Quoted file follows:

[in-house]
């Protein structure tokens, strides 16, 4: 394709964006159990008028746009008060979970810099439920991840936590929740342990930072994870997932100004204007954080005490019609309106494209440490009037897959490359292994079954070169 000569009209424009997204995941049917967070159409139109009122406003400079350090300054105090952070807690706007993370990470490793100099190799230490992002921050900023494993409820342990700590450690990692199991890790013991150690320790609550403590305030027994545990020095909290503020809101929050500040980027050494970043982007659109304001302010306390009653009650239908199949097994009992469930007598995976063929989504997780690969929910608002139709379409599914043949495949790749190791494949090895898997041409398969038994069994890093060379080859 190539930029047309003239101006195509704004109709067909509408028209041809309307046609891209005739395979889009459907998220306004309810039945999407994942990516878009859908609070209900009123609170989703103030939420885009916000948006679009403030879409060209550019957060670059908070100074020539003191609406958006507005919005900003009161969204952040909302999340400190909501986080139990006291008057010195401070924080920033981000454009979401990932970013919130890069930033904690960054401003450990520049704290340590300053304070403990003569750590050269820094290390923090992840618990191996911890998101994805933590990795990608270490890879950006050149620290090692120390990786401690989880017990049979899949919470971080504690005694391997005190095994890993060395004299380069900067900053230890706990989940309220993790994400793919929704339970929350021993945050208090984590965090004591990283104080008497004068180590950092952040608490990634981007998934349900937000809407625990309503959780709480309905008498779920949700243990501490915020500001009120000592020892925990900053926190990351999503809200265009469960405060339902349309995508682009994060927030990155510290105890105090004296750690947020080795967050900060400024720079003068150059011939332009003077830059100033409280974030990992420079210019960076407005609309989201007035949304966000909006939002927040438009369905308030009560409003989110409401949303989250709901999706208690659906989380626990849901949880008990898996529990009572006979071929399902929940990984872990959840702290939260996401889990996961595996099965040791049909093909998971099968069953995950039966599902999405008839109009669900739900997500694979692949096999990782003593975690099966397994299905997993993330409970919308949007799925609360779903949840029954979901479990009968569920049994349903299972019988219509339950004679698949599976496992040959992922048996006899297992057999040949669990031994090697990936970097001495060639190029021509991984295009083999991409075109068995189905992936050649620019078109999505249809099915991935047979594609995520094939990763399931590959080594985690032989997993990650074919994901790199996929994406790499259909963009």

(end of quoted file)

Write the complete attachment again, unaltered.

[in-house]
């Protein structure tokens, strides 16, 4: 394709964006159990008028746009008060979970810099439920991840936590929740342990930072994870997932100004204007954080005490019609309106494209440490009037897959490359292994079954070169 000569009209424009997204995941049917967070159409139109009122406003400079350090300054105090952070807690706007993370990470490793100099190799230490992002921050900023494993409820342990700590450690990692199991890790013991150690320790609550403590305030027994545990020095909290503020809101929050500040980027050494970043982007659109304001302010306390009653009650239908199949097994009992469930007598995976063929989504997780690969929910608002139709379409599914043949495949790749190791494949090895898997041409398969038994069994890093060379080859 190539930029047309003239101006195509704004109709067909509408028209041809309307046609891209005739395979889009459907998220306004309810039945999407994942990516878009859908609070209900009123609170989703103030939420885009916000948006679009403030879409060209550019957060670059908070100074020539003191609406958006507005919005900003009161969204952040909302999340400190909501986080139990006291008057010195401070924080920033981000454009979401990932970013919130890069930033904690960054401003450990520049704290340590300053304070403990003569750590050269820094290390923090992840618990191996911890998101994805933590990795990608270490890879950006050149620290090692120390990786401690989880017990049979899949919470971080504690005694391997005190095994890993060395004299380069900067900053230890706990989940309220993790994400793919929704339970929350021993945050208090984590965090004591990283104080008497004068180590950092952040608490990634981007998934349900937000809407625990309503959780709480309905008498779920949700243990501490915020500001009120000592020892925990900053926190990351999503809200265009469960405060339902349309995508682009994060927030990155510290105890105090004296750690947020080795967050900060400024720079003068150059011939332009003077830059100033409280974030990992420079210019960076407005609309989201007035949304966000909006939002927040438009369905308030009560409003989110409401949303989250709901999706208690659906989380626990849901949880008990898996529990009572006979071929399902929940990984872990959840702290939260996401889990996961595996099965040791049909093909998971099968069953995950039966599902999405008839109009669900739900997500694979692949096999990782003593975690099966397994299905997993993330409970919308949007799925609360779903949840029954979901479990009968569920049994349903299972019988219509339950004679698949599976496992040959992922048996006899297992057999040949669990031994090697990936970097001495060639190029021509991984295009083999991409075109068995189905992936050649620019078109999505249809099915991935047979594609995520094939990763399931590959080594985690032989997993990650074919994901790199996929994406790499259909963009």